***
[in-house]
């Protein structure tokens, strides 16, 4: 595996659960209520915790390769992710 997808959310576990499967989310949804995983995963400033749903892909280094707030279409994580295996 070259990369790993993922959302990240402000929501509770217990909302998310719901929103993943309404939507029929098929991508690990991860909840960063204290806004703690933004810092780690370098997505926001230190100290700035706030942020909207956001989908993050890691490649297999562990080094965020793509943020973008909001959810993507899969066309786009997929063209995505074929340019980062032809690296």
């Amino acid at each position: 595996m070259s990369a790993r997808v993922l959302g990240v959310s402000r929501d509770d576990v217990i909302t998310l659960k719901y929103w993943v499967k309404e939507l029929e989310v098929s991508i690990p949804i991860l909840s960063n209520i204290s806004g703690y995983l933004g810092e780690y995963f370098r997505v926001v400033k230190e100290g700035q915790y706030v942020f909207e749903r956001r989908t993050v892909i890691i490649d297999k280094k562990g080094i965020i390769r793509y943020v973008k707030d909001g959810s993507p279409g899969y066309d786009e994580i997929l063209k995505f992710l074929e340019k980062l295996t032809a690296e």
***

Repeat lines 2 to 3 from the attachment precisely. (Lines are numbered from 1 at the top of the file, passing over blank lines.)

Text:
């Protein structure tokens, strides 16, 4: 595996659960209520915790390769992710 997808959310576990499967989310949804995983995963400033749903892909280094707030279409994580295996 070259990369790993993922959302990240402000929501509770217990909302998310719901929103993943309404939507029929098929991508690990991860909840960063204290806004703690933004810092780690370098997505926001230190100290700035706030942020909207956001989908993050890691490649297999562990080094965020793509943020973008909001959810993507899969066309786009997929063209995505074929340019980062032809690296």
């Amino acid at each position: 595996m070259s990369a790993r997808v993922l959302g990240v959310s402000r929501d509770d576990v217990i909302t998310l659960k719901y929103w993943v499967k309404e939507l029929e989310v098929s991508i690990p949804i991860l909840s960063n209520i204290s806004g703690y995983l933004g810092e780690y995963f370098r997505v926001v400033k230190e100290g700035q915790y706030v942020f909207e749903r956001r989908t993050v892909i890691i490649d297999k280094k562990g080094i965020i390769r793509y943020v973008k707030d909001g959810s993507p279409g899969y066309d786009e994580i997929l063209k995505f992710l074929e340019k980062l295996t032809a690296e």